Insert tubs into "holes" on the table top, leaving one empty for water, filling the other with sand.
Enjoy with the tools of your choosing!

All of these tools (assuming you have a hammer and a skill saw) cost under $30, including the tools we found in the $1 section of Super Target! Have fun for less!
*Note*
Our table top is gray because of a laminate we had, it was originally used as a home-made desk in an office, but we found a way to recycle it and it works perfect. This is a great option if you're worried about slivers against plywood. The laminate can be found at a hardware store like Home Depot.

**update March 2014** About a year ago we lost the digital photos dating back to this time due to a computer issue with picasa. We will upload them from our previous hard drive at our earliest convenience.  Here is a photo via pinterest what the sand/water table (this photo is ours). The sand/water table was used for years until we moved across the country and gladly gave it to a friend of ours who has 4 children. They are now using it! It was a great investment and project, and we hope these directions help you. The kids in your life will love it. Best wishes.
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Comments

RT said…
Awesome play table! My kiddo loves things like this. We don't have one at home, but her preschool classroom has one right inside the door. It's always full of something (beads, craft pom poms, grains, etc) and she plays with it first thing upon entering the room.

Lukka will be the envy of the neighborhood!
womeninhisimage said…
Very cool! David says that a famous industrial designer was raised with this method - his parents never bought him a toy from a store but always allowed him to make his own toys by giving him the supplies (paint, wood, tools). Here's a link: http://en.wikipedia.org/wiki/Luigi_Colani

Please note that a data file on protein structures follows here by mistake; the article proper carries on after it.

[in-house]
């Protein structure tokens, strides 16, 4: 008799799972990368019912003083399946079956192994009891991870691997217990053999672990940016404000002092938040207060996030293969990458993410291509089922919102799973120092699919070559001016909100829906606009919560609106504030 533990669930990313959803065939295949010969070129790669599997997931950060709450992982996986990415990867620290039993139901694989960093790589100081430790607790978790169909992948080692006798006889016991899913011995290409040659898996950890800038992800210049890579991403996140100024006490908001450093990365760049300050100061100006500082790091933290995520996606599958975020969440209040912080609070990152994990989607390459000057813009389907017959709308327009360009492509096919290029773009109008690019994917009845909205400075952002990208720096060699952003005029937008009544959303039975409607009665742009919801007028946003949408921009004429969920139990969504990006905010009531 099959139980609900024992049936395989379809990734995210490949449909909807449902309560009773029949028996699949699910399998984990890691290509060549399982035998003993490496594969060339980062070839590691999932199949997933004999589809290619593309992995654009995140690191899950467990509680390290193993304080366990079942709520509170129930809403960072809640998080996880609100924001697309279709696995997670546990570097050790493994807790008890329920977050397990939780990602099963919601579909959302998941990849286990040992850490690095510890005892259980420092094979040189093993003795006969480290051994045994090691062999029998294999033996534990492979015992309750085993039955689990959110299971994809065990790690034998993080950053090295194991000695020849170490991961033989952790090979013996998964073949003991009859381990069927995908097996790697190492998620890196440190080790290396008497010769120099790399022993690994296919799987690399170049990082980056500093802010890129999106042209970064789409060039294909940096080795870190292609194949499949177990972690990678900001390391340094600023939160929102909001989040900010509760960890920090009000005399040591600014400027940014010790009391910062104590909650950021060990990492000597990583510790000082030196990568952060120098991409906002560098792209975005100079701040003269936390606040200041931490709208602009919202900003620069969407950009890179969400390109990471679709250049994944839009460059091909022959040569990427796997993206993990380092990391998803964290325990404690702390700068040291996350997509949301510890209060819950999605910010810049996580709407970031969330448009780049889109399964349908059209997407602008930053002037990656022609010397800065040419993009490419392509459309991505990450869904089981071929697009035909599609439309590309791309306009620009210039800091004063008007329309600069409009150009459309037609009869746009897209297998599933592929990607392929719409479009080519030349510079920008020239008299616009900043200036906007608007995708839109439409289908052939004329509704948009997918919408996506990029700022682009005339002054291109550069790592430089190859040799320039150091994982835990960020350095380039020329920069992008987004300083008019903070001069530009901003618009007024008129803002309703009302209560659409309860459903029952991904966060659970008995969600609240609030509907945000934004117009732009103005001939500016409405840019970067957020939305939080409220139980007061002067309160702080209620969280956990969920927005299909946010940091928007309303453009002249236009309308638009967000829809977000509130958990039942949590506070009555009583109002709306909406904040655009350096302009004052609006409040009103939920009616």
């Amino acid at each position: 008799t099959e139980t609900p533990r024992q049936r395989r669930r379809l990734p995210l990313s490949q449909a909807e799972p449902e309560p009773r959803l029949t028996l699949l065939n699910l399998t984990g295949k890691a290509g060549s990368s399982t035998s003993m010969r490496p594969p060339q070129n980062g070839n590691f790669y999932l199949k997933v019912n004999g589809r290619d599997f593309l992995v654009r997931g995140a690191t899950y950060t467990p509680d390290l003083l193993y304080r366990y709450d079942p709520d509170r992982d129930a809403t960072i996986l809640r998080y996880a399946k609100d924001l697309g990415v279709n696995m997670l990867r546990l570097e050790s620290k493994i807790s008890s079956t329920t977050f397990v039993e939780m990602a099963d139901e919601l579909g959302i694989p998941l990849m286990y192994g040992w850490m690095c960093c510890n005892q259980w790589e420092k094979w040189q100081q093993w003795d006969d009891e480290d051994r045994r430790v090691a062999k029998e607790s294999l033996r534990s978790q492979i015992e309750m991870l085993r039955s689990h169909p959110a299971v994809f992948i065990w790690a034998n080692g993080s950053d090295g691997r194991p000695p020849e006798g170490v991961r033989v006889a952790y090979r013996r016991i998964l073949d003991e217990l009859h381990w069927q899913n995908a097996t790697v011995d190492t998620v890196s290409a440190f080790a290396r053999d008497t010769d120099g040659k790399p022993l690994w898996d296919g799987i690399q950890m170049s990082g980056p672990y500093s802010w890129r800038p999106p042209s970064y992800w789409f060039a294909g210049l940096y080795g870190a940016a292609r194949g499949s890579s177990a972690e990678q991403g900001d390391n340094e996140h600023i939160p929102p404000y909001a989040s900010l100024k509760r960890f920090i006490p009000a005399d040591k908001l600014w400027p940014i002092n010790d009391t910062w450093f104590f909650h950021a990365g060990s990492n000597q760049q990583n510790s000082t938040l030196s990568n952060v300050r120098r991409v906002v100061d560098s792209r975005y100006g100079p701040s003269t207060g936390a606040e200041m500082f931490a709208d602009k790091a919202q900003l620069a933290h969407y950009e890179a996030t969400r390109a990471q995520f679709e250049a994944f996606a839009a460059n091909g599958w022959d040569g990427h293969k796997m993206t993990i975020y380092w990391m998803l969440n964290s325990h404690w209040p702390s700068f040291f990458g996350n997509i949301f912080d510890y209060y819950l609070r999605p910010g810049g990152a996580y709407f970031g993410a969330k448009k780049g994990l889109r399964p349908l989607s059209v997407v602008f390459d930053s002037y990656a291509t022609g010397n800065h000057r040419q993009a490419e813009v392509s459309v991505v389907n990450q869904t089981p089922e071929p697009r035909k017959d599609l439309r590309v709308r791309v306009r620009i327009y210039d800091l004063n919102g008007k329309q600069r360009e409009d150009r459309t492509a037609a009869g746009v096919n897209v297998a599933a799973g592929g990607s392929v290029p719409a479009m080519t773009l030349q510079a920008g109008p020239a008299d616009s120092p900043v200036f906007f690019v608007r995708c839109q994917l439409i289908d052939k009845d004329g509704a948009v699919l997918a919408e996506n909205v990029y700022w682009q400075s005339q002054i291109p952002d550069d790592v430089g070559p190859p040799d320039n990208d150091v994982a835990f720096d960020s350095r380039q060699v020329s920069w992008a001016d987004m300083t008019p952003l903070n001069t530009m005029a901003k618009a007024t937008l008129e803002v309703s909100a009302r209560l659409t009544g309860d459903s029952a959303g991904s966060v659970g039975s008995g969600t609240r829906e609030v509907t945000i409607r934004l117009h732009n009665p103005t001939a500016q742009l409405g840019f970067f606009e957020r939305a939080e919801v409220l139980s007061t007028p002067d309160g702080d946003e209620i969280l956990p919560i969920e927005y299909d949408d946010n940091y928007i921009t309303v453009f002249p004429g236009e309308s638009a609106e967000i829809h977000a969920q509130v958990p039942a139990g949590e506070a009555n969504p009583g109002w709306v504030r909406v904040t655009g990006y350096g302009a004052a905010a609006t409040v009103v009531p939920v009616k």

dtbbmom said…
This comment has been removed by the author.
dtbbmom said…
My husband went and bought all of the wood and nails yesterday. So excited! Do you recall what size storage container you used?
Stacy said…
I have been thinking about doing this for a while and had your page bookmarked. When I returned today, I noticed the pictures are gone. Is there anyway I can get you to repost them?
BubblySoup said…
Could you please re-post the pictures ?
Sarah M said…
Sorry, everyone, awhile back we lost almost all the photos on this blog due to a computer problem and most were not recovered. I found this photo via pinterest, so I reposted it. Thanks for looking!
--updated March 2014
Matis Avi said…
i'm headed to the hardware store now to building this table four our 20 month old boy. thank you for sharing!
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I really enjoyed reading your article. I found this as an informative and interesting post, so i think it is very useful and knowledgeable. I would like to thank you for the effort you have made in writing this article.